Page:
Top Tonewood Selection

Many times I’m asked what type of top tonewood should I use for my first and subsequent instruments? That answer is not exactly an easy one to answer because it is dependent on your personal preferences, or those of a customer.

Different wood species definitely influence the tone and volume of an instrument, whether that is an acoustic guitar, classical guitar or ukulele. For the purposes of selection of a tonewood for a top plate, we will focus our attention on softwoods or conifer species of trees in this article.

Conifers are often referred to as evergreen trees and they do not shed their folage in the winter. Typically conifers have softer wood than the hardwood trees, but there are exceptions. The main species of tonewoods that are used for guitars are:

Englemann Spruce (Picea Englemannii): Englemann is another rather rare wood that is greatly sought-after by many custom guitar makers. It posses a great warm tone with lots of sustain and is a wonderful choice for fingerstyle acoustics or classical guitars.
Approximate Price: $55.00 -$60.00 (AAA): $35.00 – $45.00 (AA)
Overtone Content: High
Expected Tone Production: Warm, mellow
Color/Grain: White to Ivory, tight grain pattern
Workability: Soft, dents easily. Keep a clean workbench.
Recommended Uses: Classical Guitars, Fingerstyle Acoustics

German Spruce (Picea excelsa, P. abies): German Spruce tops have been hard to come by. An instrument with a German Spruce top will yield a strong, rich warm tone and is considered a premier tonewood for both classical and acoustic guitars. Be aware that German Spruce in known for taking several years to “open up” it’s tone.
Approximate Price: $130.00 -$135.00 (AAA): $95.00 – $110.00 (AA)
Overtone Content: Medium to High
Expected Tone Production: Soft, Warm, Clear, Medium Loud
Color/Grain: Golden Yellow, grain pattern varies
Workability: Hard and dense, does not dent easily.
Recommended Uses: High End Classical , High End Acoustics

Sitka Spruce (Picea Sitchensis): Sitka Spruce has become the defacto standard for acoustic guitars and ukuleles made today. With lack of old growth Red Spruce trees, many luthiers and guitar factories have turned to Sitka. It is a very light colored wood, fine grain and very stiff. It really produces a punchy tone and is preferred by Bluegrass guitar pickers.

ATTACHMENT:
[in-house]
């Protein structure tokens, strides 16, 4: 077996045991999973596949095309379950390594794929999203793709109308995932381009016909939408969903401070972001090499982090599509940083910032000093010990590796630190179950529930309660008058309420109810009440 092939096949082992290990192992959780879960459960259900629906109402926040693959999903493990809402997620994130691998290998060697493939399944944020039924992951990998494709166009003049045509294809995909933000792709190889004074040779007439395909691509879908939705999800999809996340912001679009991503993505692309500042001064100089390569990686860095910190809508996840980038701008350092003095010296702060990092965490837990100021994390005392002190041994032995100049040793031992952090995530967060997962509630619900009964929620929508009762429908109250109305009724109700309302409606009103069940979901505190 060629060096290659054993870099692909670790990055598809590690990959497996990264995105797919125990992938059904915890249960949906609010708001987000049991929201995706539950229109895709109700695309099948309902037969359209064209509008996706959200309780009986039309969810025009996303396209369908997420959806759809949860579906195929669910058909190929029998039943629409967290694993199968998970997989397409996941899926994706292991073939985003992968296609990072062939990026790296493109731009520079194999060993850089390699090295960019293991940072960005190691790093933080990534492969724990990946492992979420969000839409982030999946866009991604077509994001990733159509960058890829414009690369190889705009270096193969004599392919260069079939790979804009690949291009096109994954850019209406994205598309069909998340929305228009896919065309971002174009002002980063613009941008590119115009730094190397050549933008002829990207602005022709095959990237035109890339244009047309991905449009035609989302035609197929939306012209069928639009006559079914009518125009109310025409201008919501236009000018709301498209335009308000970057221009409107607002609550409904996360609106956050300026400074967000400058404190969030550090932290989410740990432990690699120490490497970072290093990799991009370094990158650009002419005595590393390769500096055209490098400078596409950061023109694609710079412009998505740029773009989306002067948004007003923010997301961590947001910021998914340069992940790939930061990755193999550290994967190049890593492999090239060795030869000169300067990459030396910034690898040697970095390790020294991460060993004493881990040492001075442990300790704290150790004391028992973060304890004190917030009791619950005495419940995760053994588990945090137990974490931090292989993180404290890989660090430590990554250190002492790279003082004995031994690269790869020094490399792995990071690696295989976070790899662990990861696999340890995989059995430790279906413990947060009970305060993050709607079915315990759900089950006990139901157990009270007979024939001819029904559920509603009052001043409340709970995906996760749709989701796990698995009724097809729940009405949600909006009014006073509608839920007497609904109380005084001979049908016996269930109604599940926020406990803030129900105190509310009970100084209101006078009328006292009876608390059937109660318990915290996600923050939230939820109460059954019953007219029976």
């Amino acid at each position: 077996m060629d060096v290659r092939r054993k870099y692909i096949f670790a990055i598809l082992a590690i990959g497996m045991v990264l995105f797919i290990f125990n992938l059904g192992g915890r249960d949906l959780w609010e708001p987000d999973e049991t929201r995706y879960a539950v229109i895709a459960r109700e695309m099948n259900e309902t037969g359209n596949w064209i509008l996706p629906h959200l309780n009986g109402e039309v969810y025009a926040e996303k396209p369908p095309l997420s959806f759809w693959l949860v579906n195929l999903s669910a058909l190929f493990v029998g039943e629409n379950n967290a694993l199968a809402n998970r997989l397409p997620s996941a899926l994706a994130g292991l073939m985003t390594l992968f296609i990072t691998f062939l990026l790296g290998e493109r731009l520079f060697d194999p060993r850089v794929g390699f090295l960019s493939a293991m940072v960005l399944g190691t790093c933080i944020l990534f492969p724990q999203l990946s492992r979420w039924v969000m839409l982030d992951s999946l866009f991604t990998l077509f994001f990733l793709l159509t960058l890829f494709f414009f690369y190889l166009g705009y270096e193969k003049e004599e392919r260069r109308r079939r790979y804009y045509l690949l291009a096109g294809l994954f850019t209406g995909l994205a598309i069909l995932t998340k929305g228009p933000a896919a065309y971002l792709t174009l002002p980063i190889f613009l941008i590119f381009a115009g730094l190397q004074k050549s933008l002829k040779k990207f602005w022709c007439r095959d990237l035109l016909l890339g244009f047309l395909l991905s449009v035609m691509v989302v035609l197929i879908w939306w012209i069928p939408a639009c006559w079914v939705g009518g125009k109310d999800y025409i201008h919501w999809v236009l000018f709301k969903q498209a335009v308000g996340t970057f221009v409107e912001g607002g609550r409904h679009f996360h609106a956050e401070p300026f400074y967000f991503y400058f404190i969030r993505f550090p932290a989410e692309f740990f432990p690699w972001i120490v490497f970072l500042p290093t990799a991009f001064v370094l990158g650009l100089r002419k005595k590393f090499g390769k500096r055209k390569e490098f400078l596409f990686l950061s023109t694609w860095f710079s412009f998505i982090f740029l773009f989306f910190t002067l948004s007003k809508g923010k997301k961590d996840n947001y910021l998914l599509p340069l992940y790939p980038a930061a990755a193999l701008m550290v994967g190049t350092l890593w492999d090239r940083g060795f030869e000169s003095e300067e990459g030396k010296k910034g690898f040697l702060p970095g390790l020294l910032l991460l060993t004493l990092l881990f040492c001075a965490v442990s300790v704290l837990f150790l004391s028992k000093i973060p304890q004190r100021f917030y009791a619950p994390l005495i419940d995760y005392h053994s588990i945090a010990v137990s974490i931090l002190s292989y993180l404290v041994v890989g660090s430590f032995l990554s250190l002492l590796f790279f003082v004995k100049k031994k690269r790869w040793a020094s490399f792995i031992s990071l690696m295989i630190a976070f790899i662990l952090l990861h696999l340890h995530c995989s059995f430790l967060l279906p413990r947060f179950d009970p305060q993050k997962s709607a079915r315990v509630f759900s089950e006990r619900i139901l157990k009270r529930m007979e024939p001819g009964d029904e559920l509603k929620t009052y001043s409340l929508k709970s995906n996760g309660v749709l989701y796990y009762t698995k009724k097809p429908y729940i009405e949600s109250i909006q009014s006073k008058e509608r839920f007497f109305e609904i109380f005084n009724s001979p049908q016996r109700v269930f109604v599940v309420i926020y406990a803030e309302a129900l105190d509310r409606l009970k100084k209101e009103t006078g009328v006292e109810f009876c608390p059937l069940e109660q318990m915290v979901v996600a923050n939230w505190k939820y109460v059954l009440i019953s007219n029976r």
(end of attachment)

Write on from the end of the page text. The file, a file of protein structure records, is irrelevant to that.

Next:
Approximate Price: $50.00 -$75.00 (AAA): $35.00 – $50.00 (AA)
Overtone Content: Low
Expected Tone Production: Sharp, Clear, Loud
Color/Grain: White to Light Pink, tight grain pattern
Workability: Hard and dense, does not dent easily.
Recommended Uses: Classical Guitars, Flatpick Acoustics

Adirondack (Red) Spruce (Picea Rubens): Adirondack is the “Big Daddy” of spruce tops for acoustic guitars. It was used on all of the pre-war (1930’s to early 1040’s) Martin dreadnoughts, such as the D-18 and D-28. It is quite a stiff wood and possess a strong, clear sound. If you want to capture that pre-war vintage sound in your steel string acoustic, this should be your first choice. Note that certain luthier’s make very fine classical guitars with Adirondack Spruce tops as well.
Approximate Price: $150.00 -$175.00 (AAA): $80.00 – $90.00 (AA)
Overtone Content: High
Expected Tone Production: Warm, Clear, Loud
Color/Grain: Light Pink to Muted yellow
Workability: Quite Soft, be careful with denting.
Recommened Uses: Flatpick Acoustics

Western Red Cedar (Thuja Plicata): Although Wester Red Cedar is know for being used primarily for classical guitars, there have been some fine fingerstyle acoustics and ukuleles made from this great and plentiful wood. Known for opening up almost immediately, a guitar made from WWC will really put a smile on your face from the minute you string it up.
Approximate Price: $55.00 -$60.00 (AAA): $35.00 – $40.00 (AA)
Overtone Content: Medium to High
Expected Tone Production: Warm to Dark Mellow
Color/Grain: Light to Reddish Chocolate Brown. Fine Grain
Workability: Very Soft and Workable. Dents Easily. Keep a Clean Workbench.
Recommended Uses: High End Classical , Fingerstyle Acoustic

Redwood (Sequoia Sempervirons): A guitar made from a Redwood top will produce a tone similar to Wester Red Cedar, except it will posess a bolder, punchier tone.
Approximate Price: $60.00 -$65.00 (AAA): $45.00 – $50.00 (AA)
Overtone Content: Medium to High
Expected Tone Production: Warm to Dark Mellow
Color/Grain: Deep Reddish Brown. Fine Grain
Workability: Very Soft and Workable. Dents Easily. Keep a Clean Workbench.
Recommended Uses: High End Classical , Fingerstyle Acoustic

This list is not an exhaustive list of all the tonewoods that are available for acoustic instruments, but this list does represent the great majority of wood that is available and will produce a very fine instrument.

I would recommend that if you are building your first stringed instrument that you stick with a grade “AA” top as this is what most production guitar makers will use and it could yield an instrument value above $2,000.00.

As for the type of wood that you use – this is a personal preference. My opinion for a first timer is to build an acoustic guitar from a mid-grade Sitka spruce and a classical guitar from a mid-grade Western Red Cedar.

Confused by the grading system of woods or wondering what that talk about run-out is? Visit our article on Wood Grading for these answers.

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